Rocky Shore Ecology

The ‚Rocky Shore Ecology‘group identifies causes for the observed structural and functional change of coastal benthic rocky shore ecosystems. For this purpose we investigate the effects of environmental factors on various levels of ecological organization, both in the laboratory and the field and either by an experimental approach or with observational studies. The primary producers of these ecosystems (marine macroalgae) and their associated secondary producers (particularly mussels, snails and crabs) are in the focus of our research

Aims of working group

·         Comprehension of how abiotic factors (e.g. temperature, irradiance, sedimentation) affect the relationship between benthic primary and secondary producers.

·         Quantification, explanation and forecast of ecosystem changes under the impact of global environmental change. For this purpose we investigate the trophic and non-trophic as well as direct and indirect relationships between marine plants and animals; the regulation of growth, reproduction and distribution of benthic marine macroalgae and the interdependency with their consumers; the role of marine litter on marine habitats, species and communities

·         Acquisition of the adaptive potential of marine plants and animals; in cooperation with molecular biologists phenotypic plasticity of marine organisms and the corresponding gene expression pattern are recognized.

·         All research is the basis for development of an ecological interaction net for rocky shore systems.

Where do we do our research?

We do research in polar and sub-polar coastal waters (Potter Cove, Antarctica and Kongsfjord, Spitzbergen) since these areas are especially affected by climate change. Comparative investigations are carried out along temperate shores (Helgoland, Sylt, Chile and Canada)in order to better understandwhether structure and function of rocky shore ecosystems from different climatic zones are differently affected by the current environmental change.

Research base Carlini, Antarctic peninsula
Research base Carlini, Antarctic peninsula (Photo: Omar Aued)
View on Kongsfjorden, Svalbard
View on Kongsfjorden, Svalbard (Photo: Friedrich Buchholz)
Rocky intertidal Helgoland
Rocky intertidal Helgoland (Photo: Inka Bartsch)

What do we investigate?

Populations

Kelp forest at Helgoland
Kelp forest at Helgoland (Photo: Uwe Nettelmann)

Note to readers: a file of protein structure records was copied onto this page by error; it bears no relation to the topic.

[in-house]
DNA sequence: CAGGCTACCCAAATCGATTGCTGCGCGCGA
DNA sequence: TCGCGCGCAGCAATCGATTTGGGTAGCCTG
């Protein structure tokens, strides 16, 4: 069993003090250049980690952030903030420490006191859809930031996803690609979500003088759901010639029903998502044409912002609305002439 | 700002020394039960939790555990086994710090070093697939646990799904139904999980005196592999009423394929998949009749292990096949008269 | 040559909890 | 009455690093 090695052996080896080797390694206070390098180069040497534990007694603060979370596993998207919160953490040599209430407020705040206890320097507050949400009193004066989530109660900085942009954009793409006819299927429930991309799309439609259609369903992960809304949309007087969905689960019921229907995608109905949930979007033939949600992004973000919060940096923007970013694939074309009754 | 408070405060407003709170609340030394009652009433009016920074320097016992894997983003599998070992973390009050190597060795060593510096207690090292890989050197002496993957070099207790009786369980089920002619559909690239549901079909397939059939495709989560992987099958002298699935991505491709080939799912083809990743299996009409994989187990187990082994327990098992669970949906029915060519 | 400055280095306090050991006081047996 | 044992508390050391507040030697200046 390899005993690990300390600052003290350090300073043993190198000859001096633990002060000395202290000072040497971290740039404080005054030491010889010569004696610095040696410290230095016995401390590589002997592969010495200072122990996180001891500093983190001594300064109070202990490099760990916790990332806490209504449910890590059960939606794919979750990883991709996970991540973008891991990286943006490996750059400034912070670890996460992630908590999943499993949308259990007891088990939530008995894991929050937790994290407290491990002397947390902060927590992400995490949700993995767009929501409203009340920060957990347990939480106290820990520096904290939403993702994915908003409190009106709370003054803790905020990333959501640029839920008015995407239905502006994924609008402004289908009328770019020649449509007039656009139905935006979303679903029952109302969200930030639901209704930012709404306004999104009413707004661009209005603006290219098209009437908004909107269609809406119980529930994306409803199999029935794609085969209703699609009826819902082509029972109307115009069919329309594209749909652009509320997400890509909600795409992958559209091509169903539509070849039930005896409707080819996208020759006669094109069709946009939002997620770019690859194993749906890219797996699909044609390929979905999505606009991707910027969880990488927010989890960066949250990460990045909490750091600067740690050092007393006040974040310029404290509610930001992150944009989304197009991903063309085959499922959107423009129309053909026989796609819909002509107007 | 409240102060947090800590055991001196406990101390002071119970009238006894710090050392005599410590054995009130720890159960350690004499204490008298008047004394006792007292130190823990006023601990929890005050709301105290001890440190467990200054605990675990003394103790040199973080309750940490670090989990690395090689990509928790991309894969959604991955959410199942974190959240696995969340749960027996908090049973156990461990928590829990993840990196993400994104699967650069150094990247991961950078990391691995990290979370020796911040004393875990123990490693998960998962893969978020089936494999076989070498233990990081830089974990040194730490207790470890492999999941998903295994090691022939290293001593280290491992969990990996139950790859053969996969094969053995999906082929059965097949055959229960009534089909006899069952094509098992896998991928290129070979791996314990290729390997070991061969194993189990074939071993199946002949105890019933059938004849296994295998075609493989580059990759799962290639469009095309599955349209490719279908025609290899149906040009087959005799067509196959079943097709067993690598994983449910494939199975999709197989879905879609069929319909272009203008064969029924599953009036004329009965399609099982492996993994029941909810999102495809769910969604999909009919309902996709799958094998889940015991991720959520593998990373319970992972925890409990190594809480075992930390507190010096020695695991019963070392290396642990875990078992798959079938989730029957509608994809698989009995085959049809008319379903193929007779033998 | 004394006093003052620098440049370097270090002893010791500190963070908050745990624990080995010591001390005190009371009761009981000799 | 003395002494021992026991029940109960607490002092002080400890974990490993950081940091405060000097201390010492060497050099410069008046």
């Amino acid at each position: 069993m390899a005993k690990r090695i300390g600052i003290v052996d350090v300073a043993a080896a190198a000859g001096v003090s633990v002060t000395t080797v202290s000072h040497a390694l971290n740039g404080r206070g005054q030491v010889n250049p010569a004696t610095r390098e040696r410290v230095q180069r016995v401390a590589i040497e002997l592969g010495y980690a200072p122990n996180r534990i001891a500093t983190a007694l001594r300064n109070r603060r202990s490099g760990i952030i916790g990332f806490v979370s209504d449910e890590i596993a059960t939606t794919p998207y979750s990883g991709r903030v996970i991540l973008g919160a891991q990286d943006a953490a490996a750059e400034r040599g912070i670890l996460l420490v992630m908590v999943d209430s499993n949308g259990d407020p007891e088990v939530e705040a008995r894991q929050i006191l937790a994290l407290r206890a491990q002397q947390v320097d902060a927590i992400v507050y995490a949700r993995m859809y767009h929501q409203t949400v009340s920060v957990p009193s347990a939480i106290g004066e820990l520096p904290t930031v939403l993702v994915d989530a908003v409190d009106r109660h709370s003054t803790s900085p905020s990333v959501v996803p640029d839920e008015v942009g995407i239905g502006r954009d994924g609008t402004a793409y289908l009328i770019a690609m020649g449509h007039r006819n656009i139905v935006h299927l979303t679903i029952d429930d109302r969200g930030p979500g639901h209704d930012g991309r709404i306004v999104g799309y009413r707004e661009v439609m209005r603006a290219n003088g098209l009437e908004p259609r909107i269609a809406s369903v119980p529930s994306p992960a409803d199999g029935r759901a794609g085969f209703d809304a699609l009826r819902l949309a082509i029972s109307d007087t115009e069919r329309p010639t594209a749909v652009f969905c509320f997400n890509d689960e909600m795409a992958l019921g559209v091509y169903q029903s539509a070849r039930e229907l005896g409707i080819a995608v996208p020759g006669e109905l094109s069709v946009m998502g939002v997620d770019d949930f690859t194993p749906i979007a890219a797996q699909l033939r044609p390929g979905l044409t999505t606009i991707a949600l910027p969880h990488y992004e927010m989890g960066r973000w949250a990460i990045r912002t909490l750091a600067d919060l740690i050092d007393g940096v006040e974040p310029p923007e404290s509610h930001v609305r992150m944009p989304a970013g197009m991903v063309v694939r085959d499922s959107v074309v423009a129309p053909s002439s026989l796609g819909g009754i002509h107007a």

We investigate the demography of marine macroalgae (especially brown algae of the order Fucales and Laminariales). These algae dominate the intertidal zone and the shallow, light-flooded sublittoral and they form habitat, nursery ground and food source for a series of associated animals and other algae. We want to know how changing environmental conditions impact the population structure and recruitment of algae.

Communities

Corallina community
Corallina community (Photo: Inka Bartsch)

On the community level we investigate the interaction of species diversity on community stability and in which way climate change influences the structure and functionality of communities. Besides long term monitoring, we perform field experiments in temperate and Polar regions. We manipulate essential environmental factors in order to understand the cause-effect relationship between climate change and species diversity and its consequences.

Species

Alaria esculenta, Kongsfjord, Svalbard
Alaria esculenta, Kongsfjord, Svalbard (Photo: Cornelia Buchholz)

On the individual level we investigate the influence of environmental factors (especially temperature, irradiance and biotic interactions) on the tolerance range of selected, habitat characteristic species along biogeographical gradients.

How do we do it?

 

We perform our investigations either in the laboratory or in the intertidal zone as well as in the sublittoral supported by divers or ships. In the field, patterns of vertical and horizontal distribution on diverse spatial and time scales are documented. Based on that we plan and perform specific experimental manipulations in order to understand the mechanisms which may be responsible for the development of these patterns.

 

 

Laboratory culture of Saccharina latissima
Laboratory culture of Saccharina latissima (Photo: Sandra Heinrich)
Collecting algae in the intertidal at Ny Alesund, Svalbard
Collecting algae in the intertidal at Ny Alesund, Svalbard (Photo: Claudia Daniel)
Underwater recruitment experiment,  Antarctica
Underwater recruitment experiment, Antarctica (Photo: Max Schwanitz)